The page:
Difference between revisions of "Red Men"

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The Red Men were the imperial guard of the Empire of Amur, used by the Emperor for his personal protection, and for maintaining peace and stability throughout the united empire.

Origins and History

The kingdoms which existed prior to the Empire generally functioned on a quasi-feudal structure. The kings in the major cities received tribute from the khadir and majakhadir under them, and a portion of this tribute consisted of young men conscripted to serve in the king's military, sent with arms provided by the tributary. The standing armies were relatively small, but in times of war kings would demand larger levies in order to defend the kingdom or expand its borders. In the bellicose later years of the Seven Kingdoms period, the king of Sravi had taken to maintaining a much larger standing army in order to meet the number of threats on all sides, and he provided them with the customary red uniforms which became the hallmark of the Red Men.

When the Emperor Aidasa united Amur, he did away with this system for imperial purposes. He restricted the size of the armies that the kings themselves could raise in order to limit their ability to foment rebellion, and he set up an orderly system of imperial conscription to provide a permanent standing army for the Empire. However, he took the existing armies of Sravi (now called Majasravi) and Davrakhanda and united them in the fortress of the Dhigvaditya in Majasravi, then further increased their size with a regular imperial conscription system.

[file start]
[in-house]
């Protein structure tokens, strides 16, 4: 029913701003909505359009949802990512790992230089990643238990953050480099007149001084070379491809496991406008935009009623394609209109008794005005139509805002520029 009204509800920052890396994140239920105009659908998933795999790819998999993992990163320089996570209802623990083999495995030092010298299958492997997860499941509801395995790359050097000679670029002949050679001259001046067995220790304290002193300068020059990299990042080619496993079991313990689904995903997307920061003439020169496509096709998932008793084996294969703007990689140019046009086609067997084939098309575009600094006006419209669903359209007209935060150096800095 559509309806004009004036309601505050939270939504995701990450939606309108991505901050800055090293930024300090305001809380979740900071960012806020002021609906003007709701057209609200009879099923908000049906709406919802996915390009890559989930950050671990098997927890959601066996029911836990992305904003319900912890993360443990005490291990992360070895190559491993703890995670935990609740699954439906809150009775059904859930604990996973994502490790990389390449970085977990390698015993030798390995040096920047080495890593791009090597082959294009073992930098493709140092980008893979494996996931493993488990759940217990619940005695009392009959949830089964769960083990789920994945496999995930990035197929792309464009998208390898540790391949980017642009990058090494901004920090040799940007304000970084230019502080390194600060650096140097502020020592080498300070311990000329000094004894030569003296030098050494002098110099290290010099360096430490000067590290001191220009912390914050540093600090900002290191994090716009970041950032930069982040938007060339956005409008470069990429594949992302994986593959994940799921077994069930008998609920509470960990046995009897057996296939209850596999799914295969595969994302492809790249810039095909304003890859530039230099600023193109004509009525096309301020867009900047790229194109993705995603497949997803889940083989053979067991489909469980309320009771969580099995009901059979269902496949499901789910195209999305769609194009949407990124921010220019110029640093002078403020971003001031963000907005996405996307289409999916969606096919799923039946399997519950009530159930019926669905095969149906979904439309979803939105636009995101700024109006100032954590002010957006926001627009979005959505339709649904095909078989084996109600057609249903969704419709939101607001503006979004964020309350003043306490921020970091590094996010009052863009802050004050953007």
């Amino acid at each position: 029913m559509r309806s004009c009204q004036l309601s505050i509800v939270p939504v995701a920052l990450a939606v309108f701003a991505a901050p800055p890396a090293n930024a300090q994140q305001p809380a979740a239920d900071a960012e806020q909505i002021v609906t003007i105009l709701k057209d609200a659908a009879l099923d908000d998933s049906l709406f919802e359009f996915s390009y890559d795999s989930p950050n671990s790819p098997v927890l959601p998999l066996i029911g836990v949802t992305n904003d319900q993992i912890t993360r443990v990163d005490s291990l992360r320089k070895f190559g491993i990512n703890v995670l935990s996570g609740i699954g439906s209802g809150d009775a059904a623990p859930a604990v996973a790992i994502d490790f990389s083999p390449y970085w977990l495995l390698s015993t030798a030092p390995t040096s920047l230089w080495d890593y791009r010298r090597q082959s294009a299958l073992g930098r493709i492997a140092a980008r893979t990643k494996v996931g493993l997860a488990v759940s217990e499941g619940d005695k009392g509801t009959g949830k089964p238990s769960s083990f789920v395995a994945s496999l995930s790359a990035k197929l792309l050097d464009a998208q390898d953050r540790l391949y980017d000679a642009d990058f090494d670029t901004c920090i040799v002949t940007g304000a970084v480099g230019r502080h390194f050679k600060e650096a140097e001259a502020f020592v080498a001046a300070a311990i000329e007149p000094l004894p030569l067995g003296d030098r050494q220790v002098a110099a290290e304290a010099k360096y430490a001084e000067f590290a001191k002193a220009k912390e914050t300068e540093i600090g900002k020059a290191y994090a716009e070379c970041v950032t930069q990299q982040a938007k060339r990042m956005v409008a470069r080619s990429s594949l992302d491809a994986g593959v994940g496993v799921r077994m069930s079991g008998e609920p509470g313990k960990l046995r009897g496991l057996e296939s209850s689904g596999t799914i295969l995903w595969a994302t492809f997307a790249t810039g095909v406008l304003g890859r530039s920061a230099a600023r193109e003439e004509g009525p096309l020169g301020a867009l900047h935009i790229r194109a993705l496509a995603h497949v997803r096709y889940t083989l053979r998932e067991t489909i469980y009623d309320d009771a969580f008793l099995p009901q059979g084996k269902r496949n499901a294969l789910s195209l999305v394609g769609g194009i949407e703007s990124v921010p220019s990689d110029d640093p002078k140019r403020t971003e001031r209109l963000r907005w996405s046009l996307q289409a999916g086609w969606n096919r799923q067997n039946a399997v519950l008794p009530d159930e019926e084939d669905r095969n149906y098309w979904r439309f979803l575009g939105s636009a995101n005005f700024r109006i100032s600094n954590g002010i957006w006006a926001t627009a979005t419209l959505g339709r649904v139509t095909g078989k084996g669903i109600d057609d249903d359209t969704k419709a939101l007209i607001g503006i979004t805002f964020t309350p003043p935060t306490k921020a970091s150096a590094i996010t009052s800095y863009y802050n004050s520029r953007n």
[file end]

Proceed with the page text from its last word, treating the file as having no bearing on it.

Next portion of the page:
Under Aidasa, an imperial census-taker would pass through a village every five years (later reduced to every three years) and select a number of conscripts. These conscripts were sent directly to the capitol for training, rather than being trained in the local cities, where they were heavily indoctrinated in the ideology, history, and purpose of the Red Men and loyalty to the Emperor.

Despite this indoctrination, the Red Men were not always perfectly loyal. Most notably, Kupshira the Emperor's Spear (the leader of the Red Men) led a successful coup against the Emperor with the backing of the Red Men and established himself as Emperor. Under Kupshira's dynasty the size of the Red Men increased and the frequency of the census was increased from once every five years to once every three years. But the Kupshira Emperors were also suspicious of the Red Men's leadership, and tended to meddle in the upper ranks much more than the Aidasa Emperors had in hopes of staving off further coups.

Structure and divisions

The headquarters for the Red Men was the Dhigvaditya, the impregnable stone fortress in Majasravi. There were three divisions of the Red Men:

  • The division of Majasravi, which was quartered in the Dhigvaditya
  • The division of Gumadha, quartered in the Triple Fortress of that city
  • The roving division, which had no permanent home but moved as required throughout Amur. The roving division was typically housed either in Majasravi or in Jaitha if it was not needed elsewhere.

The ranks within the Red Men were:

Amuran name Translation Size of command
jatta Soldier (literally "peasant")
prana Sergeant Commands a squadron of 8 soldiers
acunda Corporal Commands a "century" consisting of 12 squadrons (96 men)
madhru Lieutenant Commands a "company" with 10 centuries (960 men)
jagdi Captain Commands a "division" with a variable number of lieutenants (typically 5-15)
daridaryakami Emperor's Spear Chief of all of the Red Men

The Emperor's Spear was in charge of all of the Red Men, with the three captains of divisions mentioned above directly responsible to him. The Emperor's Spear was considered one of the two most important offices in the Empire after the Emperor himself, equal to the Emperor's Hand. The Emperor's Spear also handled the office of conscription which performed the census and brought in conscripts.